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    Junior (2010) is as close to a regular CD as she has come. She sings on the tunes and there is even a touch of Rock to it. “Falling Day” is a barn burner of a single. It is pop music but not like anything on the charts. The visual design of the CD art is a lot of fun and might explain why one of the songs is titled “Communist Friends”. Again, everything sounds pretty different from the way anyone else would have done it. If you play your cards right you can get an edition of the CD that has a bonus DVD in it. The drummers on this CD are amazing. Being comfortable sitting at the battery herself, she knows how to spot one.

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    Information is not Knowledge; Knowledge is not Wisdom
    Too many audiophiles listen with their eyes instead of their ears


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    Senior Member Ducatista47's Avatar
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    Hilary Hahn: Silfra

    The violinist Hilary Hahn is well known. Less well known is her relentless musical exploration and penchant for not repeating herself. This has made her something of a gifted outsider in the world of classical music. A frighteningly talented player, she is the one who plays impossible to play works. I saw a video of her performing a wickedly challenging etude. Then she, seemingly without effort, played it double speed. In her CD of 27 new encores she commissioned, you can hear nearly every style of violin music. Her label, Deutsche Grammophon, has gone along with her pairing works by the usual Classical Music composers alongside bold modern composers. It is great to hear Schoenberg and Higdon interpreted by a gifted contemporary musician. My favorite release of Hilary’s is much further off the beaten path.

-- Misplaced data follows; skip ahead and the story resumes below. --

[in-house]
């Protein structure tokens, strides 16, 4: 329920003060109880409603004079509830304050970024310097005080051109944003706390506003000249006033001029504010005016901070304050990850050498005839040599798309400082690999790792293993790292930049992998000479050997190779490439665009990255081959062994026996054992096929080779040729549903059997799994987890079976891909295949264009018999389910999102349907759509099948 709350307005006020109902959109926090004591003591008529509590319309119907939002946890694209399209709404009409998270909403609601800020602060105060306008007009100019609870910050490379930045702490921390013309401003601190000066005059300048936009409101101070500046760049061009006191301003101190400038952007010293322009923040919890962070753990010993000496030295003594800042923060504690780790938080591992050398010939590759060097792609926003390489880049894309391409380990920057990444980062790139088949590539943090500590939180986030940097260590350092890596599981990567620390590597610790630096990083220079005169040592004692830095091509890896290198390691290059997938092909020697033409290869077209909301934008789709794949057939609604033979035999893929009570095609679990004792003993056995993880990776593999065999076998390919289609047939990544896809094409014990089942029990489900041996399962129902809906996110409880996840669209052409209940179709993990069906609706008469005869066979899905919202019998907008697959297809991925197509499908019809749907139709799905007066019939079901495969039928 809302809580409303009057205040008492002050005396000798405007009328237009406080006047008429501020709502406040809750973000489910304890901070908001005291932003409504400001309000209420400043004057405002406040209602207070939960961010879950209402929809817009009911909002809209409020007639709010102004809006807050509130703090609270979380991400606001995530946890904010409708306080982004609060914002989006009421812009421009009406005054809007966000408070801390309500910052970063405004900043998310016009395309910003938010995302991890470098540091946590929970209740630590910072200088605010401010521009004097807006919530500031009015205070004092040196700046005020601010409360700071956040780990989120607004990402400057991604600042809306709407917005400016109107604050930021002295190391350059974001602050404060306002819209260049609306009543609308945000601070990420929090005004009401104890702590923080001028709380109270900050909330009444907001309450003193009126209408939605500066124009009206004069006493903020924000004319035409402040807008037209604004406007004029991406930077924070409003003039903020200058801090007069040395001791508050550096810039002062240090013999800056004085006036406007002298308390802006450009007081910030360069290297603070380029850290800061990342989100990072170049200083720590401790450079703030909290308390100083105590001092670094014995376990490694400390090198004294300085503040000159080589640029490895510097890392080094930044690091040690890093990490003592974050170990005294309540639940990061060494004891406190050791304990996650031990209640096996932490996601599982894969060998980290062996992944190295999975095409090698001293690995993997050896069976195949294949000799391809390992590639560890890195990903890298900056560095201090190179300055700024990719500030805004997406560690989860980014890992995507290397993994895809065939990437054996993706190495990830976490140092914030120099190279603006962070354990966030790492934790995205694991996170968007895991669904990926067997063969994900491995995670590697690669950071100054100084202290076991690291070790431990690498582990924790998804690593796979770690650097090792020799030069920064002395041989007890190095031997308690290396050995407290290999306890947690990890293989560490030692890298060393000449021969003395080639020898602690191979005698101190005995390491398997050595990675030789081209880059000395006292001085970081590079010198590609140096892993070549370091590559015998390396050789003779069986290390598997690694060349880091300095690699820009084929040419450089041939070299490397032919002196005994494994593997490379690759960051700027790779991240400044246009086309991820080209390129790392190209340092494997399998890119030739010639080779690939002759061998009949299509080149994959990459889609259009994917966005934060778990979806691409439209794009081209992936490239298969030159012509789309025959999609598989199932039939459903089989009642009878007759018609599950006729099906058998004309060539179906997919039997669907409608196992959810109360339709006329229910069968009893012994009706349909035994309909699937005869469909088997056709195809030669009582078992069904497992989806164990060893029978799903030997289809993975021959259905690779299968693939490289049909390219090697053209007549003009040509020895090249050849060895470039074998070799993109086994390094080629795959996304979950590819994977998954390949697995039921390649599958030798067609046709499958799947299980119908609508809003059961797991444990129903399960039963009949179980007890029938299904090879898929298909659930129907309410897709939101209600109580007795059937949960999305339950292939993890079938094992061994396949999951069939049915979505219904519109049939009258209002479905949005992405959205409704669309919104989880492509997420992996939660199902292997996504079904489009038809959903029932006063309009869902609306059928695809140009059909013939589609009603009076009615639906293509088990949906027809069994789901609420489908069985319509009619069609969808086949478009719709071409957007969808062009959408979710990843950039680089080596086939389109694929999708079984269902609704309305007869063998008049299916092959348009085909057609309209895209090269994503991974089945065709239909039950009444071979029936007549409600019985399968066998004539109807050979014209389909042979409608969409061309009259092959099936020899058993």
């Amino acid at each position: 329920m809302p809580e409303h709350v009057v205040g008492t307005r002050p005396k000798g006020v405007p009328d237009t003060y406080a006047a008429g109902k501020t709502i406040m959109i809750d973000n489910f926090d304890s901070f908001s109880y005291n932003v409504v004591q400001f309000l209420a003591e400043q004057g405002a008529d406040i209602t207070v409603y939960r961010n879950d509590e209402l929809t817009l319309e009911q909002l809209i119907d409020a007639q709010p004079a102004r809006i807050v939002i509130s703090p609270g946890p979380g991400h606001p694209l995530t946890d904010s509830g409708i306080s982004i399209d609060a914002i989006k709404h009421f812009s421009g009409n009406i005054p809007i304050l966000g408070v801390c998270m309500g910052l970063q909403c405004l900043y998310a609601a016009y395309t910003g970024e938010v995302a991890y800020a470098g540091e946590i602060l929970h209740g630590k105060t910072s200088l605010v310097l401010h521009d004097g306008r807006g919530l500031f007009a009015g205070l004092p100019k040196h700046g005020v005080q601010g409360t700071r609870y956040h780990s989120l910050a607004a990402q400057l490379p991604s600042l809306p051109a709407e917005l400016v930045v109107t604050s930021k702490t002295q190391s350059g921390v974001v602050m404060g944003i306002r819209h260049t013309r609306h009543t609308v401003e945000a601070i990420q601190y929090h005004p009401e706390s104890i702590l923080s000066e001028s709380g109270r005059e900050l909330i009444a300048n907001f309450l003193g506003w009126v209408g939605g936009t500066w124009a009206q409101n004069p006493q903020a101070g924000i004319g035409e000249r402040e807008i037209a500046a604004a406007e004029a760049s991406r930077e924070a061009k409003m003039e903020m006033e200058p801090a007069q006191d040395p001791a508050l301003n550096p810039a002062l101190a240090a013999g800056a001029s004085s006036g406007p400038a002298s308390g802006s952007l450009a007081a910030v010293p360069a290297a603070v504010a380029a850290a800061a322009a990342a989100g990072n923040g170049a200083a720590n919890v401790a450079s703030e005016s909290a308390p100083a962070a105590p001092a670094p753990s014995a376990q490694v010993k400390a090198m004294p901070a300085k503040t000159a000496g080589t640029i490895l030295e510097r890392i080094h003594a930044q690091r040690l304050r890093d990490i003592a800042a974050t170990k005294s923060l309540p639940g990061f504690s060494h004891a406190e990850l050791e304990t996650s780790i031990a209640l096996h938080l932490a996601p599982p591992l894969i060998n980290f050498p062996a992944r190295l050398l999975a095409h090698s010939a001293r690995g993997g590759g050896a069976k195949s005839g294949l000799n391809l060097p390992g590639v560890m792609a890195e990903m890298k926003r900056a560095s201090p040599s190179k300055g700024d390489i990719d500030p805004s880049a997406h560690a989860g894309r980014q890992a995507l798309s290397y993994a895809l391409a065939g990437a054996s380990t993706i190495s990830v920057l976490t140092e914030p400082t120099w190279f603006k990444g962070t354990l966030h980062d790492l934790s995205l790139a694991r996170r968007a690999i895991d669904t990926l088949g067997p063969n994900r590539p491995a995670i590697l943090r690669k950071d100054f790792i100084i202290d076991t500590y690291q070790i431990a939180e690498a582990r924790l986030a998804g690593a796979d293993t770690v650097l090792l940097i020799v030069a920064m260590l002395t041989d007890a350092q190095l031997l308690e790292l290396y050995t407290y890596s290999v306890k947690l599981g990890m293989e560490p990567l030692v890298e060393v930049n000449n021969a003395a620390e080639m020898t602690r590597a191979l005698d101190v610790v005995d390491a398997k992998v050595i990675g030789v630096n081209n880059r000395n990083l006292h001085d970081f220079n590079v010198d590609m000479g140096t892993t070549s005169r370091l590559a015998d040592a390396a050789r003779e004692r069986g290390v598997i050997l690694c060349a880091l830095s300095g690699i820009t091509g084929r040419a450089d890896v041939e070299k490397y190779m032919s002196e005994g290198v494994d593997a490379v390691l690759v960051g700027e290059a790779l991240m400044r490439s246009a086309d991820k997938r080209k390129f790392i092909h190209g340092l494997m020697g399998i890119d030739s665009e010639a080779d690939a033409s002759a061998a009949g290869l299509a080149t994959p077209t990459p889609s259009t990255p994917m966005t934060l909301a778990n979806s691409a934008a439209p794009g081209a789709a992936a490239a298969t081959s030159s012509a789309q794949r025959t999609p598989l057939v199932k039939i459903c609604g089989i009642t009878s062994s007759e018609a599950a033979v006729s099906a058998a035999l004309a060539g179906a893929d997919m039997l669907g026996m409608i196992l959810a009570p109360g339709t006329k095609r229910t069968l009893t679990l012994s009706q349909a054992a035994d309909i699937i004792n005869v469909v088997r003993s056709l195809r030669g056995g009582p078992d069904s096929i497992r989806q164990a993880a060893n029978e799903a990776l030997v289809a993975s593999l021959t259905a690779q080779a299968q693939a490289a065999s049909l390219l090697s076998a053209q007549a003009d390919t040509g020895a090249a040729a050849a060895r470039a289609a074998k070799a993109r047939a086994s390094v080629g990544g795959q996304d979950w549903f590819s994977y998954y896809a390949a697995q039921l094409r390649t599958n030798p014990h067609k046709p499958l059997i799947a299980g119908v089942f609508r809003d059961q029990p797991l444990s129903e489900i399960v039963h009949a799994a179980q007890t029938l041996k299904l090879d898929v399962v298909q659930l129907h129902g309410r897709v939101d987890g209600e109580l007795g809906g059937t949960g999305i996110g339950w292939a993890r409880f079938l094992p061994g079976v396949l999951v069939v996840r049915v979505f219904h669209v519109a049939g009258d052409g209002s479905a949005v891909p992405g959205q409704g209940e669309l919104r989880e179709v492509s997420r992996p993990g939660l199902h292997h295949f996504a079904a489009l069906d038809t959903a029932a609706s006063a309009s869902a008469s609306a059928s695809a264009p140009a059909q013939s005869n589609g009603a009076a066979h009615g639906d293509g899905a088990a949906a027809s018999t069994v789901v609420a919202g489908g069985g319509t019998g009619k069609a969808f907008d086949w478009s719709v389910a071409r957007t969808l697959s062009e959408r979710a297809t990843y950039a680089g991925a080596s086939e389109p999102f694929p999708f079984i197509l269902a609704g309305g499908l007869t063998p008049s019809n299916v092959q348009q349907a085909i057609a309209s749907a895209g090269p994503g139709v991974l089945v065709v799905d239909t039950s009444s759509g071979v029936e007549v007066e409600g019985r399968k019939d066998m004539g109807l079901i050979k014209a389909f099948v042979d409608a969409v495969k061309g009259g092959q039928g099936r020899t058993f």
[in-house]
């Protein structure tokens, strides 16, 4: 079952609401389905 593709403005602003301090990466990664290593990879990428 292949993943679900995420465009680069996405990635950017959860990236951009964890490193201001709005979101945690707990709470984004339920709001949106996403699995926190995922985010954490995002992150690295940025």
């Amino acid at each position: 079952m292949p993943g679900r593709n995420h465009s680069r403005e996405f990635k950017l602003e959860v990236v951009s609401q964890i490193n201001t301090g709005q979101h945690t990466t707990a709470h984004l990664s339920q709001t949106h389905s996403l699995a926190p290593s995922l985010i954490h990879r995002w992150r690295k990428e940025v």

Silfra (2012) is an improvised collaboration with Volker Bertelmann, known as Hauschka, who plays prepared piano. It ends up prepared piano goes way beyond thumb tacks on the strings. The Silfra Rift (off Iceland) “marks the divide between the North American and Eurasian tectonic plates. It is preternaturally still, colored in shades of blue and green not found anywhere else.” The music here is inspired by the place and inspires me when I hear it. If you are a Classical music fan, try Silfra as a change of pace.

    From Napster: “Hilary Hahn loves to upset expectations, which is why she's recorded both Bach and Schoenberg. But her improvised collaboration with composer and prepared-pianist Hauschka -- who often plays to indie crowds -- could surprise those who think they know the violinist's range. Rehearsing off-and-on for two years before this recording, they developed a language that keeps the jam sessions from being free-for-alls; the payoff of "Adash" and the suite-like "Godot" could pass for composed. Still, there's a hint of wildness throughout this, one of the more striking instrumental albums in recent memory.”

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    Information is not Knowledge; Knowledge is not Wisdom
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  4. #4
    Senior Member BMWCCA's Avatar
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    Quote Originally Posted by Ducatista47 View Post
    Kaki (Katherine) King is one of the best guitarists there is, but works from a left field of her own creation. She is instantly recognizable and completely unique. The only guitarists who sometimes sound anything like her are copying her. Her initial acoustic style possessed mind numbing dexterity and a touch of ferocity, invoking in my mind the phrase “She’s all over he fucking thing”. She has since added a unique take on lap steel and has played an acoustic guitar with a second bridge in the middle, playing both sides at once. She is diminutive but small hands have not slowed her down. She was a drummer too and her playing often reflects that. A unique, monstrous talent that creates unique music.
    Wow! Listening to tracks from her "Live at Berklee" which is simply amazing. Getting ready to pull the trigger on a couple of her CDs. Wanting instant gratification, I was wondering what the "produced on demand" CDs are like on Amazon. My preference would be to order from the artist's own web site, thinking maybe they benefit more from it that way.